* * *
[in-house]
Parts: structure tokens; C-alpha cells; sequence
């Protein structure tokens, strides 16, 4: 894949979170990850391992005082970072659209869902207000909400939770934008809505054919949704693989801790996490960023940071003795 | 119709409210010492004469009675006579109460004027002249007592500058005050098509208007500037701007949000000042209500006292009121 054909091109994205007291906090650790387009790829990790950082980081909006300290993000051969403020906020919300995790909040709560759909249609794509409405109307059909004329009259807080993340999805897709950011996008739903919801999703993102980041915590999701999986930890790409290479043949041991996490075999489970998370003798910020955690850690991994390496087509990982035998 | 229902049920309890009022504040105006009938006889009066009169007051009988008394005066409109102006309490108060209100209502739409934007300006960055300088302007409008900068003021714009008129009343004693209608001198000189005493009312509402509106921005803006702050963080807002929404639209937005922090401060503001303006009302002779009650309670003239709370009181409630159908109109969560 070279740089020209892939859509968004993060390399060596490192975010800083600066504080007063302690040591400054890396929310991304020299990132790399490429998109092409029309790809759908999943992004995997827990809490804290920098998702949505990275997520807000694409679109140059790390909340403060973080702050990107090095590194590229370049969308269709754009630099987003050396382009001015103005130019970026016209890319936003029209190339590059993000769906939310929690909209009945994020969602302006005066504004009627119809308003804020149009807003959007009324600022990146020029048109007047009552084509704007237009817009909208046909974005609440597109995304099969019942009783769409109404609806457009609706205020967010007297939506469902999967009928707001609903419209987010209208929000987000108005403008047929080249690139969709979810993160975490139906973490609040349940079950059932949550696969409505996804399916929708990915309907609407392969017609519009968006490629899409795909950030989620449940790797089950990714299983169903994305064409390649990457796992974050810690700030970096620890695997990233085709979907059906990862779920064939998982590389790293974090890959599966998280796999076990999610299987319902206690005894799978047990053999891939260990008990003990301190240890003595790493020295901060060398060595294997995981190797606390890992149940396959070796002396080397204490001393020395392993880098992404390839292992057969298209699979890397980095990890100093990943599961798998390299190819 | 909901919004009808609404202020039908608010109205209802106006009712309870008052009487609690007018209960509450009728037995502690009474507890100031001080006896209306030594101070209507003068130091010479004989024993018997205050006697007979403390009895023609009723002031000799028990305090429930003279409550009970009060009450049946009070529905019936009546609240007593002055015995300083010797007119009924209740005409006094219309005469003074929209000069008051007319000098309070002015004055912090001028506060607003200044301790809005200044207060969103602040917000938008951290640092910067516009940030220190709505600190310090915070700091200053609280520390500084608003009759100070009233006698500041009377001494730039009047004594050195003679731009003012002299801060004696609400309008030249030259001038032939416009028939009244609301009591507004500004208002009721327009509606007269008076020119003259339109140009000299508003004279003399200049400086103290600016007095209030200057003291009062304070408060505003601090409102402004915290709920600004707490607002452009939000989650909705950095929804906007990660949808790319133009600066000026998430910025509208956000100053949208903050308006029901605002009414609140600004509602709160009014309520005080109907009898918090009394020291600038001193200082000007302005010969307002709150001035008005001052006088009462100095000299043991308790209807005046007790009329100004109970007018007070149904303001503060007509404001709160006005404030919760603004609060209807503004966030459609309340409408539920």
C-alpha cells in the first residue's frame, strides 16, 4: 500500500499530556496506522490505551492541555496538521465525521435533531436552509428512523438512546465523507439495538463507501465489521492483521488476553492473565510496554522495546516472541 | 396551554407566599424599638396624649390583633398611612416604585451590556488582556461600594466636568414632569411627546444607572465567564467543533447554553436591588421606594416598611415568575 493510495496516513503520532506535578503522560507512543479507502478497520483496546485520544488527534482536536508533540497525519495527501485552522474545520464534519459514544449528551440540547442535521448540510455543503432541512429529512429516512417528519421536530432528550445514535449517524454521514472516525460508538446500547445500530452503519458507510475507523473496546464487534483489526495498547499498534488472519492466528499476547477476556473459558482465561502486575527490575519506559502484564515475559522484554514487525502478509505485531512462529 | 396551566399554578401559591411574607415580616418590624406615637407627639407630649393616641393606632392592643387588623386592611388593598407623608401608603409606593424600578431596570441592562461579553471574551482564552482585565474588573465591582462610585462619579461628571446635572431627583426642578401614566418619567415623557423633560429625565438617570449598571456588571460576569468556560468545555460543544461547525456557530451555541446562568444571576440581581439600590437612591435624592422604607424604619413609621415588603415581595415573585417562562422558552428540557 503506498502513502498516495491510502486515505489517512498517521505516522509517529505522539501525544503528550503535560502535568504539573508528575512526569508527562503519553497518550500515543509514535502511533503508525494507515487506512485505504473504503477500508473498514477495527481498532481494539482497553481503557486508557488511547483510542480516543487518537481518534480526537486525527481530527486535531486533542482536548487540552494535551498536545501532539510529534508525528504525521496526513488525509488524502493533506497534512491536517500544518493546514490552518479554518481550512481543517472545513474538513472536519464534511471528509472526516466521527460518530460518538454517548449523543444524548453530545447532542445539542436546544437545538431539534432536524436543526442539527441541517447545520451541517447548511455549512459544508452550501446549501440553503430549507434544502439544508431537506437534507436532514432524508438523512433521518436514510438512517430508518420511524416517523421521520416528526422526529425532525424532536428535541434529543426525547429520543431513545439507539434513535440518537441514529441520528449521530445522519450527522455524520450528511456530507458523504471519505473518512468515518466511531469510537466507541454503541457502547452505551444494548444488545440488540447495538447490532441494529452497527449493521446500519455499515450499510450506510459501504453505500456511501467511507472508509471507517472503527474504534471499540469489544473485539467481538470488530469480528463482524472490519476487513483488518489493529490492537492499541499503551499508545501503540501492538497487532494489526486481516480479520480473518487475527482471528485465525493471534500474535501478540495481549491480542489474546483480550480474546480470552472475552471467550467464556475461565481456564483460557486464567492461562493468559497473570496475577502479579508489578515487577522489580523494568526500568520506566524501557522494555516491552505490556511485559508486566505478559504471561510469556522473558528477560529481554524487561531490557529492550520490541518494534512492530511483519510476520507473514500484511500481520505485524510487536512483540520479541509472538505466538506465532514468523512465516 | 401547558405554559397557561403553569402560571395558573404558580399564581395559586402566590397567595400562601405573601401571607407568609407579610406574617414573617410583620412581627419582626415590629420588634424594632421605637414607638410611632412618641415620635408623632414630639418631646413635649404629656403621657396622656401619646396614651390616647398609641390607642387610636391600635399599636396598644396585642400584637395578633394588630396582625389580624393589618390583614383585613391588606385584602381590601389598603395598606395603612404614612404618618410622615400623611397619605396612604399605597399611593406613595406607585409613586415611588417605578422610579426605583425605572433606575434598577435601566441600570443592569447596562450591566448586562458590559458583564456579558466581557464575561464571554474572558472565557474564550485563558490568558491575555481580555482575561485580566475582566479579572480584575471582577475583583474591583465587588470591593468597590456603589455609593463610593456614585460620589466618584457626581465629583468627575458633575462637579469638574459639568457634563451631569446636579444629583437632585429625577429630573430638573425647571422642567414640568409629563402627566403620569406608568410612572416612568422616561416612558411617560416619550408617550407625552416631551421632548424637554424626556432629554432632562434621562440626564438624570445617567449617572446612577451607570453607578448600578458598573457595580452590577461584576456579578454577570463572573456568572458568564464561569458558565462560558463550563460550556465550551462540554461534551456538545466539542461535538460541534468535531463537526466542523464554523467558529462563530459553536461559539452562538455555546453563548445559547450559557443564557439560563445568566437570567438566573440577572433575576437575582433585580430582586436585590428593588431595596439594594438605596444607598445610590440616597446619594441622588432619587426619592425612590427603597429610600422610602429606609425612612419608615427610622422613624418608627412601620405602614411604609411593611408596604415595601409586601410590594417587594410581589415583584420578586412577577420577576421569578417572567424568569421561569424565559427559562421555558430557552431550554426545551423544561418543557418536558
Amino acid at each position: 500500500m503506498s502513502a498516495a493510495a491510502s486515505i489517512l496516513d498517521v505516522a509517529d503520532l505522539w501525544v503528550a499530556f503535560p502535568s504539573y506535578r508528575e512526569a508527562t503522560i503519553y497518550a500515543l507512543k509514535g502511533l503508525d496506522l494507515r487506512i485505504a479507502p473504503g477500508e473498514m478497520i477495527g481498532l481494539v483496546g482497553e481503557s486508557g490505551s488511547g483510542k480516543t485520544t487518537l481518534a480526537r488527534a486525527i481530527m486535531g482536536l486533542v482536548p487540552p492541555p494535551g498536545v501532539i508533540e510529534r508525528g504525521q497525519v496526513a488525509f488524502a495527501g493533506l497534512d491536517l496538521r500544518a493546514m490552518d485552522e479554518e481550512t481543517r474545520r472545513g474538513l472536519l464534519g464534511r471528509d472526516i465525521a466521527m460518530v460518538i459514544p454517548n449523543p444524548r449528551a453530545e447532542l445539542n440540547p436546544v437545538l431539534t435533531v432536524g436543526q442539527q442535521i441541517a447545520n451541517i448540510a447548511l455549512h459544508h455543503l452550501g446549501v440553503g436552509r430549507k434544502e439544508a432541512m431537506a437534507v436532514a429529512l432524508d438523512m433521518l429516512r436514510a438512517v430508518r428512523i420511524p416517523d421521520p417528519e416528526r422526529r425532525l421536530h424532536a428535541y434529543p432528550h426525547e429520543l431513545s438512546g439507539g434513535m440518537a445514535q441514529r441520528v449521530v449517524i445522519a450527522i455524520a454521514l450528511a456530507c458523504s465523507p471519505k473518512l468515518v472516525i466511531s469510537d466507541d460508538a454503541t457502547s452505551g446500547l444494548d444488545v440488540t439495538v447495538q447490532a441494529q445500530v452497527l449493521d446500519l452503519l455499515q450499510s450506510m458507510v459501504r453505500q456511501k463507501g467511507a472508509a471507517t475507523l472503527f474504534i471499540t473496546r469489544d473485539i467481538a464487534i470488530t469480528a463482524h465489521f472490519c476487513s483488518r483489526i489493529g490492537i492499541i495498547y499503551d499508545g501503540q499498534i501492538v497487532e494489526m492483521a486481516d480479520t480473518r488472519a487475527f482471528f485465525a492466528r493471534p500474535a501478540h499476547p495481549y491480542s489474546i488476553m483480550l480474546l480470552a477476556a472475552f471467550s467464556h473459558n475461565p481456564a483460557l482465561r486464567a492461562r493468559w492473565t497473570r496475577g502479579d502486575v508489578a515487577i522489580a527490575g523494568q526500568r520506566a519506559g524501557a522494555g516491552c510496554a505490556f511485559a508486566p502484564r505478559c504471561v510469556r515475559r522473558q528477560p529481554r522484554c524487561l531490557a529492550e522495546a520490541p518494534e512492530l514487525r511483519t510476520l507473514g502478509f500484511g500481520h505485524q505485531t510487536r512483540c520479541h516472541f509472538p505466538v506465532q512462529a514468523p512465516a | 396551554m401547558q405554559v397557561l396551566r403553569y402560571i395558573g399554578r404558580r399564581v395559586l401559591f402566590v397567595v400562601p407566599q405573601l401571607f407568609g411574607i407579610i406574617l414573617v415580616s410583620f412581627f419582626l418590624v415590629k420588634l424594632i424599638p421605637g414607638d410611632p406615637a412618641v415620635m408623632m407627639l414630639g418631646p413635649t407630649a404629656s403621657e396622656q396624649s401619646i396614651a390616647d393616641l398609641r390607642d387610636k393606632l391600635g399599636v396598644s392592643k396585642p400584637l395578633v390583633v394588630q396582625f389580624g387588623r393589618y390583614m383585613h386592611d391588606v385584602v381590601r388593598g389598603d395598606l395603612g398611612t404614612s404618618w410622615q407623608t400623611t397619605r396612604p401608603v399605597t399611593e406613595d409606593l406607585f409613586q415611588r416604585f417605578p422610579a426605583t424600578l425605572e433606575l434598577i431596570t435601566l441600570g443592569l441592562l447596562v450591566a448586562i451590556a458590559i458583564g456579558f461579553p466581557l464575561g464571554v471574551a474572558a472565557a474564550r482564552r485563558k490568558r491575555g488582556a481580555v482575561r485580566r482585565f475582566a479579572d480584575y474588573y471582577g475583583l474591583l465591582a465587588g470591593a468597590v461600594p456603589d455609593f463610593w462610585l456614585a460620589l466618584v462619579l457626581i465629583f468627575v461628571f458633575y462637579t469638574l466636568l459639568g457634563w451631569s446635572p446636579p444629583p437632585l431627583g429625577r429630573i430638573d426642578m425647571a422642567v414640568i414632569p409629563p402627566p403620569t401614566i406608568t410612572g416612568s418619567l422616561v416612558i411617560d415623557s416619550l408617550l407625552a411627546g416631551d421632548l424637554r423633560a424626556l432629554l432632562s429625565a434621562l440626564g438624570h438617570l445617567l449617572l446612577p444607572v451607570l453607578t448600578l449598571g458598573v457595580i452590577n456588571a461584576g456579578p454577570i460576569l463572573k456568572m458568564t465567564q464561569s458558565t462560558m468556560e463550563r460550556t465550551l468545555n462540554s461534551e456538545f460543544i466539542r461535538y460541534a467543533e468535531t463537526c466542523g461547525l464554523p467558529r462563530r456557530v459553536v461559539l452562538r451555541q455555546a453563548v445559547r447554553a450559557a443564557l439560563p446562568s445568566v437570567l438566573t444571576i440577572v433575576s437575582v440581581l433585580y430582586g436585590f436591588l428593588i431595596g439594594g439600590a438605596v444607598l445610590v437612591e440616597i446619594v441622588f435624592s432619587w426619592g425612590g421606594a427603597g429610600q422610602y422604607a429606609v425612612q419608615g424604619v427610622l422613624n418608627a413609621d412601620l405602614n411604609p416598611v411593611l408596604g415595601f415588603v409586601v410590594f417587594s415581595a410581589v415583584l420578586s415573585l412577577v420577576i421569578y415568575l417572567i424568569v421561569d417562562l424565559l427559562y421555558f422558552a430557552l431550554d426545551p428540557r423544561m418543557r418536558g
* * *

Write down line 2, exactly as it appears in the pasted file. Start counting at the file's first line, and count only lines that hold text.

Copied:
Parts: structure tokens; C-alpha cells; sequence